Tutorial + How-to plums for dye

Published on July 11th, 2008 | by Leslie Richard

173

DIY: Make Natural Non Toxic Dye

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plums for dye This week I have been spending a good deal of time in the kitchen, cooking up natural dyes. I am actually surprised that after 7 years of art in college I had never learned to make paints, toxic or non toxic. But after reading Autumn’s post about how to make your own milk paint, I got to thinking even deeper into how to make pigments since the colored pigment can be as toxic as the binder. What I found out was a creative revelation that I can not stop cooking up! My personal criteria for creating pigment/dye is this:

  • It cannot be toxic in any way, even if the substance is natural.
  • It has to be in abundance and easily gathered in nature (don’t ever take so much that the plant can’t survive or make seeds.)

I totally hit the jack pot when I walked outside to find that my landlady next door has a plum tree with a gazillion plums that had already fallen to the ground and were being eaten by bugs, rotting, fermenting, gushy etc…

Editor’s Note: The plums here are red plums – the kind with bright pink flesh (as you can see in the photos below). You will not get the same bright pink color from other varieties of plum, so make sure the ones you use are red!

The natural organic dye experiment begins…

Supplies you’ll need to cook your brew:

  • Water
  • Salt or vinegar
  • Cooking pot ( a spare that you don’t use for cooking food)
  • Measure cup
  • Strainer
  • White, off white or light colored natural fabric (linen, organic cotton, wool and silk are best)
  • Some sort of plant, flower, berry, root, bark, etc to dye with

I began by skinning the plums and using only the dark burgundy red skins – I left the fruit for the wild critters, and kept the seeds and planted them – in hopes to grow some of my own plum trees.
I used salt as a dye fixative, since I was using fruit for dye but if you are making your dye from flowers, leaves, plants etc – then it is suggested to use vinegar.
The recipe I found was this:
  • SALT FIX: 1/2 CUP SALT TO 8 CUPS COLD WATER
  • VINEGAR FIX: 4 PARTS COLD WATER TO 1 PART VINEGAR
I simmered my fabric in the salt fixative for approx. 1 hour, then rinsed and rung out – before putting the fabric in the dye.  Once the fabric had the fix in it, I went ahead and dumped the plum skins in some fresh water and simmered those for another hour. It was so amazing how red and beautiful the water turned within minutes of light warm simmer! Even though these are long stretches of time, you do not have to loom over the cooking process those few hours, you can cruise the Internet and read Crafting A Green World posts while your dye is brewing. :)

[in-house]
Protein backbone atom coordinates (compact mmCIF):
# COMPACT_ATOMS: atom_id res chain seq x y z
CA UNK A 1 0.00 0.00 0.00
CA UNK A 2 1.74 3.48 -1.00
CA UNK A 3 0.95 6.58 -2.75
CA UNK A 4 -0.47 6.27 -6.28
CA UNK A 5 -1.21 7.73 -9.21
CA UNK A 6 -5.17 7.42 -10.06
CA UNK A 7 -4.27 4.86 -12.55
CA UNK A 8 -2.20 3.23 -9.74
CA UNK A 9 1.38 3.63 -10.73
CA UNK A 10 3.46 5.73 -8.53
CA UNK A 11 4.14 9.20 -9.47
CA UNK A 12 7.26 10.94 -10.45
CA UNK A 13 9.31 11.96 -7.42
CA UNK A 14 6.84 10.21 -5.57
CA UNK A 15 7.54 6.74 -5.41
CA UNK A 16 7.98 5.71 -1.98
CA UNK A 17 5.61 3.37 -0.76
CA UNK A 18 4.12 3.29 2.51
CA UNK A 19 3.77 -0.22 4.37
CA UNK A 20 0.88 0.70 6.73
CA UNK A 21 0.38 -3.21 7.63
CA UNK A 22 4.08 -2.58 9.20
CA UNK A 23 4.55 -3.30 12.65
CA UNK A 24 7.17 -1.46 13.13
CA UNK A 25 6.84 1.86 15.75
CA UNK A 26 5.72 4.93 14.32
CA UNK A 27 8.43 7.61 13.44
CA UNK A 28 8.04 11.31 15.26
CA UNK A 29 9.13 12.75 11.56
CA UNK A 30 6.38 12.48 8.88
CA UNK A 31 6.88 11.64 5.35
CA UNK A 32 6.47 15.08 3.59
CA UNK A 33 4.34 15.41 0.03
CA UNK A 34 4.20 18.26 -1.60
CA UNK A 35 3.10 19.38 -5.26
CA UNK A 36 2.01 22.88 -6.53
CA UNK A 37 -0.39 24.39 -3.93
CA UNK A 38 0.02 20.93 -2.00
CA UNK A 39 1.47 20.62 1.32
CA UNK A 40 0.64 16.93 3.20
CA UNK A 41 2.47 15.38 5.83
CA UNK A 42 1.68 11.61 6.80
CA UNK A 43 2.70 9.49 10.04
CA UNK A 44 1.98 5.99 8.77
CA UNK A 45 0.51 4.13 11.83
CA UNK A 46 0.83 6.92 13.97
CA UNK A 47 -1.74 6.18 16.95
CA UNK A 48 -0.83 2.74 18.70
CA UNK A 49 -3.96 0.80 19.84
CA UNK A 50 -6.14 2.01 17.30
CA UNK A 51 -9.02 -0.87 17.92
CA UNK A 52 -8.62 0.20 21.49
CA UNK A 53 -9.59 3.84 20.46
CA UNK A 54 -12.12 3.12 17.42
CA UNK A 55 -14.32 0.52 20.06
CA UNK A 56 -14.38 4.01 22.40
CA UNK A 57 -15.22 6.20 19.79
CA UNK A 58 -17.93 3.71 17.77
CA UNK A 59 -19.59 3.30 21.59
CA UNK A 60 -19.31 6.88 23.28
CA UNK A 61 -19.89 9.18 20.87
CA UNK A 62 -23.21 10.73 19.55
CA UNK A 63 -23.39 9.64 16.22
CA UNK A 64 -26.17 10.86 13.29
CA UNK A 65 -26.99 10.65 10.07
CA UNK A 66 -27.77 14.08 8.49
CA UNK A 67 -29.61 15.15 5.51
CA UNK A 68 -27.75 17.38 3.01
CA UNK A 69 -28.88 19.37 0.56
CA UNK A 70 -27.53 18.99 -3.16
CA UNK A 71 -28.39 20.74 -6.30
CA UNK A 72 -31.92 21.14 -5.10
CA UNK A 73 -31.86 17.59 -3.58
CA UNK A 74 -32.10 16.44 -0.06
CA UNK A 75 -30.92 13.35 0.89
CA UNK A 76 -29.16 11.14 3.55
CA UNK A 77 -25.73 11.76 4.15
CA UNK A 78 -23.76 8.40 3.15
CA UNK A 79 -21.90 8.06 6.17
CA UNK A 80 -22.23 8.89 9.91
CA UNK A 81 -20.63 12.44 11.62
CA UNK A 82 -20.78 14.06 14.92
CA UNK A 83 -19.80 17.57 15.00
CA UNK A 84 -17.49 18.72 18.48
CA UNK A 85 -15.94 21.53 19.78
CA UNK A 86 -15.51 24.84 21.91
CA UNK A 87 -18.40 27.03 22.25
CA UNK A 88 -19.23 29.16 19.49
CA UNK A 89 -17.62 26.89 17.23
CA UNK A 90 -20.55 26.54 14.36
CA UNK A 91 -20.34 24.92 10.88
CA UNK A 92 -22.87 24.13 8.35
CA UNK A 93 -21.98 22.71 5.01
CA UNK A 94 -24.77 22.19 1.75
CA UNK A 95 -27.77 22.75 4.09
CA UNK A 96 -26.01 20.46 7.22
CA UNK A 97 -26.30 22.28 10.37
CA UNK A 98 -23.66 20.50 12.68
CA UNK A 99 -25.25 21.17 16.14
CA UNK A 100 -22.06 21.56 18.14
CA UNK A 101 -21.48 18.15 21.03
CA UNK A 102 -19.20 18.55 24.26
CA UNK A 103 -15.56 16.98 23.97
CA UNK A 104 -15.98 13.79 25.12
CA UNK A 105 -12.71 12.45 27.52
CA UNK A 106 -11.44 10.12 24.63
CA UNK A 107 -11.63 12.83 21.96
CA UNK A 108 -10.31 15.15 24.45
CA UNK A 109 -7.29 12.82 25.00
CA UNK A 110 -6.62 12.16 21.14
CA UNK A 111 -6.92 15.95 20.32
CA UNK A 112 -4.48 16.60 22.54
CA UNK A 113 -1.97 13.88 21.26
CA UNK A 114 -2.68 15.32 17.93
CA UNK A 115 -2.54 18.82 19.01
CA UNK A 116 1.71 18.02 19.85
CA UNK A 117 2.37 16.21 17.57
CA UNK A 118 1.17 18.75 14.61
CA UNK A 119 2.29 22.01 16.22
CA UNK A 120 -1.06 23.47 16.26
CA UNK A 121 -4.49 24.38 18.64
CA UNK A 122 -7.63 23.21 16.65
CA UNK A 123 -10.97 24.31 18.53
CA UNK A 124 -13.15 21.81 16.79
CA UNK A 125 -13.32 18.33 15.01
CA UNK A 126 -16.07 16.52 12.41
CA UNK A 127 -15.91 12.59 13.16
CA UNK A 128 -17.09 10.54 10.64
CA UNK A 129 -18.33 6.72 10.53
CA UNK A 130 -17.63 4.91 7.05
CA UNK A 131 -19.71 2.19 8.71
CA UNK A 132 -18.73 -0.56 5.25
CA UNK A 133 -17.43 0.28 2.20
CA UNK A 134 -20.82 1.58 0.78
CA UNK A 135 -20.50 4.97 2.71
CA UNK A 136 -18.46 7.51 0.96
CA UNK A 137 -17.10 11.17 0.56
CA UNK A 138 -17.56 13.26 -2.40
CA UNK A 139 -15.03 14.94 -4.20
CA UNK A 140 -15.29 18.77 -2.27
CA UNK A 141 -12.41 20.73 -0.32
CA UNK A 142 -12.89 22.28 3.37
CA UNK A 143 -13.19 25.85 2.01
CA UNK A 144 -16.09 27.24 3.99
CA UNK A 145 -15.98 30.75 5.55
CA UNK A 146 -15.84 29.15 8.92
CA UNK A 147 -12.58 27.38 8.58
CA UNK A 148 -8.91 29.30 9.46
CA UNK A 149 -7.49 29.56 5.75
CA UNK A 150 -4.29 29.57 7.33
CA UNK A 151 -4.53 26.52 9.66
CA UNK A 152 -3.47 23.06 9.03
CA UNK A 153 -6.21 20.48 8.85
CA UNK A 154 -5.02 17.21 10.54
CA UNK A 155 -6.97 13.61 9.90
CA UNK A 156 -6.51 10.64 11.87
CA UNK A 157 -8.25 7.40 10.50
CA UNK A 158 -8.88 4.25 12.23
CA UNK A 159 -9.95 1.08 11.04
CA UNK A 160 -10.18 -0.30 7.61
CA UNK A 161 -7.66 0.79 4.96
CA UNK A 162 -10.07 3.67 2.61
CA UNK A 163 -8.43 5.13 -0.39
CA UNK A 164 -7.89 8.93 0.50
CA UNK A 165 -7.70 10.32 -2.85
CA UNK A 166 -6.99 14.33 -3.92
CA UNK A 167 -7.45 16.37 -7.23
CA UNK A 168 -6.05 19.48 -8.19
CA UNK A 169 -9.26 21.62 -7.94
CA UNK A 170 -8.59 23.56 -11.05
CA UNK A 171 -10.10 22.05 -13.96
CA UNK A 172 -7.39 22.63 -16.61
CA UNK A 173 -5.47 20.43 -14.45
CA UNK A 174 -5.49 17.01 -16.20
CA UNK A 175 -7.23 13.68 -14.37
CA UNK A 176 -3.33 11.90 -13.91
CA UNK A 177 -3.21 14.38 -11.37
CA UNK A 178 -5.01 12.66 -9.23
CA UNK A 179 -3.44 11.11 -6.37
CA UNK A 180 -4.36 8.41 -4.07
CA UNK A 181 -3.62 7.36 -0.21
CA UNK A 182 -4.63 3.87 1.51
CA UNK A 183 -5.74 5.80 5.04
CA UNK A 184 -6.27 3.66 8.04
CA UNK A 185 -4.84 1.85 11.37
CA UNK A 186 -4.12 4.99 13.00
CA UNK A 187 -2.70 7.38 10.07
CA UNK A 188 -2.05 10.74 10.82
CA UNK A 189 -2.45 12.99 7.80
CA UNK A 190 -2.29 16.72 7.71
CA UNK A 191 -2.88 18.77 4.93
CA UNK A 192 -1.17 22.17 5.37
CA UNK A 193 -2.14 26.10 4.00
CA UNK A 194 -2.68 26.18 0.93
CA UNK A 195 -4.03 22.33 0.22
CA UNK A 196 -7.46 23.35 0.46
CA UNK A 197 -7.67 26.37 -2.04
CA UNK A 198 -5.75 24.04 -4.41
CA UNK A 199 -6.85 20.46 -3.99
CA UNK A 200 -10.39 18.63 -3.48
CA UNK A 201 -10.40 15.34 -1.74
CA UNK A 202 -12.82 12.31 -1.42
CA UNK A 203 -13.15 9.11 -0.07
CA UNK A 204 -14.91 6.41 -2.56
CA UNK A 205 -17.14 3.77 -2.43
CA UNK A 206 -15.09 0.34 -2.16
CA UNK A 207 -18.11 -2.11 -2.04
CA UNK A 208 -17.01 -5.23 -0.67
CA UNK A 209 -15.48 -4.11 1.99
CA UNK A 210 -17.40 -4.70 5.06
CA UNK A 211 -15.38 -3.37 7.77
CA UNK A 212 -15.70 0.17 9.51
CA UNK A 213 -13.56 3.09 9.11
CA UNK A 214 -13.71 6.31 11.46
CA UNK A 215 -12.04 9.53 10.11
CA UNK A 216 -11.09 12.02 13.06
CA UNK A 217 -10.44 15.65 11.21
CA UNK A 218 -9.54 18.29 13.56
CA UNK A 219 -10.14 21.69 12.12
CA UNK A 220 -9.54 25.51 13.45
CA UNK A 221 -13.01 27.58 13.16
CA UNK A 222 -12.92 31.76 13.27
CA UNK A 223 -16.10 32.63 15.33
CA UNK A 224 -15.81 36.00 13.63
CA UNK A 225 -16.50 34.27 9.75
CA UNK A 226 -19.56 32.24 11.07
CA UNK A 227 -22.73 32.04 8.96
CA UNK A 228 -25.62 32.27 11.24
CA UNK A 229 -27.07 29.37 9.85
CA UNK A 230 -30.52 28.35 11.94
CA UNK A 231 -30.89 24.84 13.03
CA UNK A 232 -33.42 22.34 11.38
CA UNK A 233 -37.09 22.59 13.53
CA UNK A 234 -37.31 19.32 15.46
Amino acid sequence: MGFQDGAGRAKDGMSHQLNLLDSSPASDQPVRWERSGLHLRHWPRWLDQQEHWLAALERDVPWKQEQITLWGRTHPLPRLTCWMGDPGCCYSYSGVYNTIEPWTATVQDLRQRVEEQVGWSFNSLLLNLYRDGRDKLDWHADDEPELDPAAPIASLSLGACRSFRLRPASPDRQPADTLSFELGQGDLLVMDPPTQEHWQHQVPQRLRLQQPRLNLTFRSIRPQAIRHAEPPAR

Natrual Dye with plum skins

I strained out the skins and returned the dye to the pot and then start dipping the locally woven organic cotton into the plum dye! How freakin’ awesome, cause it started turning almost hot pink right away and stuck right to the fabric. Then I let the fabric simmer lightly in the dye for a richer color for about an hour, all steamy, hot and sooooo pretty! 
I allowed the fabric to sit in the dye overnight to make sure it had the darkest outcome possible since when it is rinsed and dried the color will be alot lighter.


Isn’t it pretty in pink ?!? (Almost as pretty as Molly Ringwald but I like my naturally dyed fabric even better then her prom dress!) All that from a couple discarded plums, Yay! It’s really easier then it looks and the whole process was totally relaxing and fun- not to mention I felt like I was part scientist, part witch! There are fantastic lists of natural stuff you can use for dye in just about every cool shade of color you can imagine. Go to Pioneer Thinking for a complete list of plants, berries, nuts and bark that can make a rainbow of fun, safe colors. For even more pigments a simple google search for “make your own natural dye” turns up plenty a colorful brew waiting for you to experiment with.